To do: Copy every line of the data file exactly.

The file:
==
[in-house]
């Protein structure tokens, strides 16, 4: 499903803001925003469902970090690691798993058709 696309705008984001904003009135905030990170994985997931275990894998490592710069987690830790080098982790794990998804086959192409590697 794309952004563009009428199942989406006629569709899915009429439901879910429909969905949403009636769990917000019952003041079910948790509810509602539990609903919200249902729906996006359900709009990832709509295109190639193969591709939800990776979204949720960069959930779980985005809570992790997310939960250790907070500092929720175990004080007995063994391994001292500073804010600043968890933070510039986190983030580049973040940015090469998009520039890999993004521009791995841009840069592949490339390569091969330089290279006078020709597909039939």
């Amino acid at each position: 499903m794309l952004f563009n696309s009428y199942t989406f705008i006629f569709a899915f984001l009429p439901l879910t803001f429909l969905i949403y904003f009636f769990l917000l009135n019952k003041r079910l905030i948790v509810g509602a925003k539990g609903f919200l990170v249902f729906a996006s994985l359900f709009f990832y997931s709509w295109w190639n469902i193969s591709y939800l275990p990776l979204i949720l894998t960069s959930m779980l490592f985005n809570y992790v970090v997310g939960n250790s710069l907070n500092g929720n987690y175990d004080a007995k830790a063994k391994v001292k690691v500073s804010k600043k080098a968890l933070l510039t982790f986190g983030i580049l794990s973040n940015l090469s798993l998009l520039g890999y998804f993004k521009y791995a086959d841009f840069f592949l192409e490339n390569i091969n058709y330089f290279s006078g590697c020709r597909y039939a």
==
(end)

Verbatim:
[in-house]
């Protein structure tokens, strides 16, 4: 499903803001925003469902970090690691798993058709 696309705008984001904003009135905030990170994985997931275990894998490592710069987690830790080098982790794990998804086959192409590697 794309952004563009009428199942989406006629569709899915009429439901879910429909969905949403009636769990917000019952003041079910948790509810509602539990609903919200249902729906996006359900709009990832709509295109190639193969591709939800990776979204949720960069959930779980985005809570992790997310939960250790907070500092929720175990004080007995063994391994001292500073804010600043968890933070510039986190983030580049973040940015090469998009520039890999993004521009791995841009840069592949490339390569091969330089290279006078020709597909039939």
């Amino acid at each position: 499903m794309l952004f563009n696309s009428y199942t989406f705008i006629f569709a899915f984001l009429p439901l879910t803001f429909l969905i949403y904003f009636f769990l917000l009135n019952k003041r079910l905030i948790v509810g509602a925003k539990g609903f919200l990170v249902f729906a996006s994985l359900f709009f990832y997931s709509w295109w190639n469902i193969s591709y939800l275990p990776l979204i949720l894998t960069s959930m779980l490592f985005n809570y992790v970090v997310g939960n250790s710069l907070n500092g929720n987690y175990d004080a007995k830790a063994k391994v001292k690691v500073s804010k600043k080098a968890l933070l510039t982790f986190g983030i580049l794990s973040n940015l090469s798993l998009l520039g890999y998804f993004k521009y791995a086959d841009f840069f592949l192409e490339n390569i091969n058709y330089f290279s006078g590697c020709r597909y039939a």